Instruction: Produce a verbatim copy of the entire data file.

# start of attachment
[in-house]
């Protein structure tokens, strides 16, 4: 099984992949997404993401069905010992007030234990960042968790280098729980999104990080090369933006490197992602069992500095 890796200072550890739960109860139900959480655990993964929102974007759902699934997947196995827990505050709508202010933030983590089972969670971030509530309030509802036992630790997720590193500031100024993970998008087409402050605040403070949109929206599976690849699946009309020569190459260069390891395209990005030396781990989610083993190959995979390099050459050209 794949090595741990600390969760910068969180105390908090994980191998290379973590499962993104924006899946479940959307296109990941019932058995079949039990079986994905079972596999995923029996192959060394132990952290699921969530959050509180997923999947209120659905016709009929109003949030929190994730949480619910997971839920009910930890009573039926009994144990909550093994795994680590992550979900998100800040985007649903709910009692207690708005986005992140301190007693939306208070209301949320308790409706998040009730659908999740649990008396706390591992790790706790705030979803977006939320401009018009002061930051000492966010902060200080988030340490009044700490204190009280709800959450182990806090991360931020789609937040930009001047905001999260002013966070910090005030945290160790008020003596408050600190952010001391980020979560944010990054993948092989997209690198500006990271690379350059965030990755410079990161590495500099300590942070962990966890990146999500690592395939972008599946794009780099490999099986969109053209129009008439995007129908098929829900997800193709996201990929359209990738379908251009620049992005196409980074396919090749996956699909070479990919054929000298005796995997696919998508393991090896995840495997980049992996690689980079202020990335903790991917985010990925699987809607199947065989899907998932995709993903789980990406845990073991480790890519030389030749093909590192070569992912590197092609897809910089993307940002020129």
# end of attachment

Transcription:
[in-house]
């Protein structure tokens, strides 16, 4: 099984992949997404993401069905010992007030234990960042968790280098729980999104990080090369933006490197992602069992500095 890796200072550890739960109860139900959480655990993964929102974007759902699934997947196995827990505050709508202010933030983590089972969670971030509530309030509802036992630790997720590193500031100024993970998008087409402050605040403070949109929206599976690849699946009309020569190459260069390891395209990005030396781990989610083993190959995979390099050459050209 794949090595741990600390969760910068969180105390908090994980191998290379973590499962993104924006899946479940959307296109990941019932058995079949039990079986994905079972596999995923029996192959060394132990952290699921969530959050509180997923999947209120659905016709009929109003949030929190994730949480619910997971839920009910930890009573039926009994144990909550093994795994680590992550979900998100800040985007649903709910009692207690708005986005992140301190007693939306208070209301949320308790409706998040009730659908999740649990008396706390591992790790706790705030979803977006939320401009018009002061930051000492966010902060200080988030340490009044700490204190009280709800959450182990806090991360931020789609937040930009001047905001999260002013966070910090005030945290160790008020003596408050600190952010001391980020979560944010990054993948092989997209690198500006990271690379350059965030990755410079990161590495500099300590942070962990966890990146999500690592395939972008599946794009780099490999099986969109053209129009008439995007129908098929829900997800193709996201990929359209990738379908251009620049992005196409980074396919090749996956699909070479990919054929000298005796995997696919998508393991090896995840495997980049992996690689980079202020990335903790991917985010990925699987809607199947065989899907998932995709993903789980990406845990073991480790890519030389030749093909590192070569992912590197092609897809910089993307940002020129």